Bruges, Belgium is a little city of 117,000 with about five million tourists on every cobblestone street so I was happy to find shelter at a hostel in the north part of town. My friend and I claimed beds in dorm room 10 and headed out for a long day of beer reconnaissance. Our exploration was as thorough as 8% alcohol levels will reasonably allow. It had been a good nine hours of diligent effort when we made it back to room 10.
Room 10 was darkened and filled with sleeping bodies, including one in my bed. My guidebook — which had been on top of my bed to hold the place — was now on top of my bag which had also been moved to the door. Naturally, reception was closed.
But the hostel bar was open and I staggered over there and asked the bartender what to do. He walked with me back to room 10 and observed that there was in fact someone else in my bed.
We went back to the bar and squinted at a computer spreadsheet. A group of nine had been split between rooms 10 and 11 and it appeared one of the fellas from room 11 had gone into room 10 instead. Sure enough there was an empty bed in room 11 and the barman gave me a key to the room and went back to pouring bier.
It was a comfy bed on the bottom of the bunk with a blanket of ideal weight. I was asleep for five minutes or an hour or a year when Stacey came into the room. I have no idea if her name was Stacey but we need a name for her.
“You’re in my bed,” Stacey observed in close proximity to my slumbering head. “You’re in my bed!”
“Shut up!” a guy in an adjacent bunk offered.
“I need to sleep and he’s in my bed,” Stacey clarified with a distinct Queensland, Australia accent.
I explained what had happened to Stacey and suggested she talk to the bartender. The bar was closed, she noted calmly and not at all drunkenly or annoyedly. It had reached the hour where even annoyedly was a word.
“I’m sorry, but this is the bed they gave me and it’s the only place I have to sleep and I’m not getting up,” I said.
Stacey curled up on the floor and proceeded the squirm audibly. “If you want to share you can,” I offered chivalrously. “That’s the best I can offer.”
And with that Stacey climbed into bed with her back to my back and her feet to my face. Sleeping with someone in a dorm-size bed is an act of skill, sleeping with someone in a dorm-size bed without touching them is an act of will.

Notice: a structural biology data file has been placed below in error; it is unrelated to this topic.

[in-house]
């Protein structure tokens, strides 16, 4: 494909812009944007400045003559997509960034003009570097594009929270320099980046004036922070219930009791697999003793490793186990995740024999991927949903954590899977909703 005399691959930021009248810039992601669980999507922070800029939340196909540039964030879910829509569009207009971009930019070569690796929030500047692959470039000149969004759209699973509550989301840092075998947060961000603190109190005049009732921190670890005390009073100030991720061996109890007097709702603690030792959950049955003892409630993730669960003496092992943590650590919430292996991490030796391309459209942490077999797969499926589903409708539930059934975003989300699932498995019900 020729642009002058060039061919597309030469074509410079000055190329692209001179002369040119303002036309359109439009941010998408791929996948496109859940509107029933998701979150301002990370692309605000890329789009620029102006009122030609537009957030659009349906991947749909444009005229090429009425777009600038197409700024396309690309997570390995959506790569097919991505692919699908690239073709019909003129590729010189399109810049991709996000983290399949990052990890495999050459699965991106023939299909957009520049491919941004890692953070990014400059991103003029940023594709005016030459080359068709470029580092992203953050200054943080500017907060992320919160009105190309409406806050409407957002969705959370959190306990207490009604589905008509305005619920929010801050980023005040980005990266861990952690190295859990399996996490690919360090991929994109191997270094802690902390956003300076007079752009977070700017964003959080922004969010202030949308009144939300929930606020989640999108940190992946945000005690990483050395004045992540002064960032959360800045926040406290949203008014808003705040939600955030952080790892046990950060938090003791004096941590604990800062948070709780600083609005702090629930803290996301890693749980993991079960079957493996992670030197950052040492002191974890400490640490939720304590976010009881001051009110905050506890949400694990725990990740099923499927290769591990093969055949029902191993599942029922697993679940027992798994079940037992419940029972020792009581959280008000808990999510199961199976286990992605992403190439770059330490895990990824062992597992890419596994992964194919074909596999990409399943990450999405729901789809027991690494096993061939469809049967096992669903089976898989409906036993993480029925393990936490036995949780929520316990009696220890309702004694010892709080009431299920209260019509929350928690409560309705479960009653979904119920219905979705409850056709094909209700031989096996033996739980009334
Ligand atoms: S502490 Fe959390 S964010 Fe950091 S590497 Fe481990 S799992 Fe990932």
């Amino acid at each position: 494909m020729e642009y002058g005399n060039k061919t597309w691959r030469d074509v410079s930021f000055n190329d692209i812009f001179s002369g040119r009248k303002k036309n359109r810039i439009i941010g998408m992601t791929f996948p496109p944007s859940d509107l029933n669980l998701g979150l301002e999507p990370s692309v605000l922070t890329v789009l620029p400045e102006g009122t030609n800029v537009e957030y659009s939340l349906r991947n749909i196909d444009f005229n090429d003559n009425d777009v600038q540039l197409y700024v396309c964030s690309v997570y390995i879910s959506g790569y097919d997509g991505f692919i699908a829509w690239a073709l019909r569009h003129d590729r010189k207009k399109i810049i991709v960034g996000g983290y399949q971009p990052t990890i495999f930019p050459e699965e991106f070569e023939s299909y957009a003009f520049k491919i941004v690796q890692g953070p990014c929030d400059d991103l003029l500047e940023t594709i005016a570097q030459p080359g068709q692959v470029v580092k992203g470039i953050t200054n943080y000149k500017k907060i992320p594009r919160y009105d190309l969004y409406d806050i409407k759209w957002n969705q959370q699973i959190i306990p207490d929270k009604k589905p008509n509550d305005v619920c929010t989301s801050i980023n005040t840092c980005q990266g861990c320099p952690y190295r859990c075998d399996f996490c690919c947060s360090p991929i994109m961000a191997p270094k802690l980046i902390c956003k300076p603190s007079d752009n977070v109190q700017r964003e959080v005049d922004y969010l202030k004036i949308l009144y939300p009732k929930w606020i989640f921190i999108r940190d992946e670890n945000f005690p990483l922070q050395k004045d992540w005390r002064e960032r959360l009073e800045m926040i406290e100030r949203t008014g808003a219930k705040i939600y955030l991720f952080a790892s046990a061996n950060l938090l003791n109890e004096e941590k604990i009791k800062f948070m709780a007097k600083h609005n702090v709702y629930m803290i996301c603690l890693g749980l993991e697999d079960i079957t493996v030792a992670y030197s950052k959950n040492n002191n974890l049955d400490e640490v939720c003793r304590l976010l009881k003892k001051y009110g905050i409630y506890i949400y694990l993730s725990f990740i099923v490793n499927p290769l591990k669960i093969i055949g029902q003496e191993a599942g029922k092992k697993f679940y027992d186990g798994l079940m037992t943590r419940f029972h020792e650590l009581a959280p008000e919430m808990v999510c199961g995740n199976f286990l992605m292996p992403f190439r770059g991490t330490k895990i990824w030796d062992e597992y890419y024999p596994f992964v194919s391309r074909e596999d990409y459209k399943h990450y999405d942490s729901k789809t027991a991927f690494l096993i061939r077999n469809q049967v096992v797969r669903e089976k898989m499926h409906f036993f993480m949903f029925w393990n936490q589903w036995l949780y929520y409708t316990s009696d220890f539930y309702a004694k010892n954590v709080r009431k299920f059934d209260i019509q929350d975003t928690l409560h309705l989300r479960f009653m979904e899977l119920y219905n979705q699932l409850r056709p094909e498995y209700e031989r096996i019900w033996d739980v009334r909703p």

I don’t often remember my dreams but I remember one from this night which I feel compelled to share. In it, I was sitting up in the bed while Stacey slept and since I didn’t know who she was I looked her up on Facebook and read through her profile. It seemed an odd way of learning about someone you were sharing a bed with. I don’t recall if her name on Facebook was Stacey but there is no accounting for the subconscious.
In the morning, Stacey and I were in much better spirits – though no thanks to each other, if you know what I mean – and both agreed that it had been no ones fault and we both behaved admirably. At breakfast she gave me a knowing smile and though she wasn’t as cute as her Facebook picture had made her seem, I hoped she’d share an undercooked egg with me and tell me her name and a few personal details I could put in this section of the story.
But instead she sat next to an American girl who had just been to Amsterdam. Reception was open now and they gave back my 17 euros. The hostel’s slogan is “party hard, sleep easy” but in Bruges the partying was the easy part.
Previously on Across Northern Europe:
- Shining a Light on Iceland
- Lonely Love on Iceland
- Iceland Gone Wild
- A Trip to the Airport
- Why Bother Going to Berlin?
- A Perishable Feast
- Globians Film Festival
- The Elusive Dutch Drivers License
- Terror in Berlin
- Authentic Belgian Beer
Brook Silva-Braga is traveling northern Europe for the month of August and reuniting with some of the people he met on the yearlong trip which was the basis of his travel documentary, A Map for Saturday. You can follow his adventure in the series, Across Northern Europe.